In a busy week for the Serious Fraud Office (SFO), the United Kingdom’s antibribery prosecutor, it has announced its first-ever deferred prosecution agreement (DPA) for bribery offences and the first guilty plea under the U.K. Bribery Act (UKBA). Both matters involved the application of the much heralded, but still infrequently enforced, corporate offense of failure to prevent bribery by associated persons, under Section 7 of the UKBA.
On November 30, 2015, the SFO announced that it had agreed to a DPA with ICBC Standard Bank plc in relation to US $6 million in bribes paid by its Tanzanian subsidiaries in 2012 and 2013 to companies owned by Tanzanian public officials, in order to obtain work from the Government of Tanzania that ultimately generated US $8.4 million in transaction fees for the bank.
Having self-reported to the SFO in April 2013, the bank faced charges under Section 7 of the UKBA for failing to prevent the corrupt activity of its staff and subsidiaries in Tanzania. Section 7 establishes a strict liability offense under which an entity will be held liable for the illegal conduct of its employees or representatives without the need for prosecutors to establish that the entity was aware of the bribe. The DPA, as approved by a senior judge, requires the bank to disgorge its US$ 8.4 million profit, compensate the Tanzanian government to the tune of US $6 million and pay a fine of US $16.8 million (and the SFO’s costs). The bank has already paid a US $4.2 million fine to the U.S. authorities, as the SFO has been working closely with both the U.S. Department of Justice (DOJ) and U.S. Securities and Exchange Commission (SEC) in pursuing this case.
The agreement of a DPA gives corporations somewhat clearer guidance as to how the self-reporting regime in the United Kingdom works in practice, which may encourage early engagement with the SFO when corrupt activity is discovered in an organization. However, it remains to be seen to what extent the size of the fine, the substantial ongoing burden of supervision of the bank by the SFO and the blanket cooperation to which the bank had to agree in order to secure the DPA may counterbalance those benefits and discourage other corporations from going forward with voluntary disclosure of such concerns in the future. Certainly, there is now little doubt that the bar has been set high in terms of the level of cooperation that a self-reporting entity will be expected to provide, given that Standard Bank self-reported early, allowed the SFO broad access to its internal documents and has also agreed to continue fully cooperating with ongoing monitoring activities by the regulator.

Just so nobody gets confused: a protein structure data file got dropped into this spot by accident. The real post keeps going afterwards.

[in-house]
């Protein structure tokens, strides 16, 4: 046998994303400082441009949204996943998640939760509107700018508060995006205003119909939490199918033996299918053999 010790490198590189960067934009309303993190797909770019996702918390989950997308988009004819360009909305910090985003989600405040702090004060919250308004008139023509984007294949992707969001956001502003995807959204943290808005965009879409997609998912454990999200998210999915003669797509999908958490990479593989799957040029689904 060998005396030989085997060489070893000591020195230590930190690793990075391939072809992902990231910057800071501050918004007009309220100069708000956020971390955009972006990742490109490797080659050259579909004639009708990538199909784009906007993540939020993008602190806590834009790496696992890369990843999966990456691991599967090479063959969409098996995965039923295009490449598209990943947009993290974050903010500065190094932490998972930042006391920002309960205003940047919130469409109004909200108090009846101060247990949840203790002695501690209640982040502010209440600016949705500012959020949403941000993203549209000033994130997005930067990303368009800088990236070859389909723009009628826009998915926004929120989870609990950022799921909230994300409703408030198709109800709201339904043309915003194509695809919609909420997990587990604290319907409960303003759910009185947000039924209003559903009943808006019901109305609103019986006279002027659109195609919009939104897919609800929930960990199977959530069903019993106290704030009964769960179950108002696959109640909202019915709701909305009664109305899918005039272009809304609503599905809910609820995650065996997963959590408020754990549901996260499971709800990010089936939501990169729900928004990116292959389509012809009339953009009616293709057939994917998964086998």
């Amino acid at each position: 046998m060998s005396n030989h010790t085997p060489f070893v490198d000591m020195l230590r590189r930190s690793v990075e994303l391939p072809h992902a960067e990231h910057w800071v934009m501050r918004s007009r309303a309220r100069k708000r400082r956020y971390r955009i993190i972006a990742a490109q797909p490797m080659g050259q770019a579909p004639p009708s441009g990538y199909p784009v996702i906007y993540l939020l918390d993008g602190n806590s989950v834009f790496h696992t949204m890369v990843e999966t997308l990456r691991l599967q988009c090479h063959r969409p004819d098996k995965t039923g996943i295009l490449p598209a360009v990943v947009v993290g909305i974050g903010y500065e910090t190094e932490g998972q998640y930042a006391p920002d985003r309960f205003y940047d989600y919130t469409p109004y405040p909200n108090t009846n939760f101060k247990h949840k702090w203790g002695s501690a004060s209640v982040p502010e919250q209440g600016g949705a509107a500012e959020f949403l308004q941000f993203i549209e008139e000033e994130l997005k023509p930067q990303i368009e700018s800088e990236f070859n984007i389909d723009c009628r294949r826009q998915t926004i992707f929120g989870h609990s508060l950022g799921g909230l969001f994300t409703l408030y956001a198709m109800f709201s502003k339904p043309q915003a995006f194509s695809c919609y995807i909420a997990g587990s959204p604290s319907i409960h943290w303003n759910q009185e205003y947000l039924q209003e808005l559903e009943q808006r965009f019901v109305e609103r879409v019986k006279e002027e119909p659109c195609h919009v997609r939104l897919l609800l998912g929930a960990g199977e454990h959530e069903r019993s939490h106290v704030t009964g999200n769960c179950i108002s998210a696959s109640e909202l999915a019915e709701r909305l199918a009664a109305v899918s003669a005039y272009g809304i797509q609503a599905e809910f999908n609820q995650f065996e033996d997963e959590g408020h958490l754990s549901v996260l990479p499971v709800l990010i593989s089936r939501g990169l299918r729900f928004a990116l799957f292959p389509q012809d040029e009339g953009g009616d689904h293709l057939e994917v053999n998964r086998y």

The UKBA Guilty Plea
On December 2, 2015, the SFO announced that the U.K.-listed Sweett Group, a construction industry project management company with operations across Europe, North America and the MENA region, had admitted offenses under Section 7 of the UKBA, following an investigation that was opened in July 2014 in relation to Sweett Group’s activities in the Middle East. The case marks the first guilty admission by a corporation in a Section 7 prosecution.
The SFO investigation followed reports in the U.S. financial press that a former Sweett employee had attempted to induce a New York-based architecture firm to bribe a U.A.E. public official in order to obtain work for both the architect and Sweett on a US $100 million health care project in North Africa. In the course of conducting an internal investigation following the press reports, Sweett uncovered other potential offences, which it self-reported to the SFO. It is also understood that Sweett entered discussions with the DOJ in 2014, but, to date, there appears to have been no substantive enforcement action taken in the United States.
The penalties to be imposed will be determined at a future court hearing, which has yet to be scheduled, but Sweett has conceded that it faces a potentially unlimited fine. Its shares fell 10 percent following the announcement, and are now worth less than a third of the price at which they traded before the bribery allegations first came to light.
Potential Impact of the SFO’s Success
After the UKBA came into force in 2011, the SFO was widely criticized for taking little post-implementation enforcement action under the UKBA, but these enforcement actions may revive debate on whether the UKBA’s provisions for prosecution of a “failure to prevent” offense should be extended to other financial crimes. This is a position that has been long-espoused by the SFO (and advocated for by David Green QC, the SFO’s director), but it appears to have been deprioritized by the current government after some initial displays of enthusiasm. With the wind in its sails, the SFO may reactivate its attempts to broaden its enforcement authority. Press reports indicate that Mr. Green, whose four-year term was due to expire in April 2016, is to be offered a two-year contract extension.
More broadly, the SFO’s action in these cases sends a signal to the international business community that the UKBA does indeed have real teeth and cannot be ignored. In practical terms, these actions furnish concrete evidence that global companies that carry on business in the United Kingdom must be mindful of the UKBA in their conduct of business anywhere in the world. As a benchmark of business best practices, these enforcement actions are a sharp reminder that the UKBA sets forth standards that establish essential points of reference for the anticorruption compliance policies and practices of global companies.
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|Nicole H. Sprinzen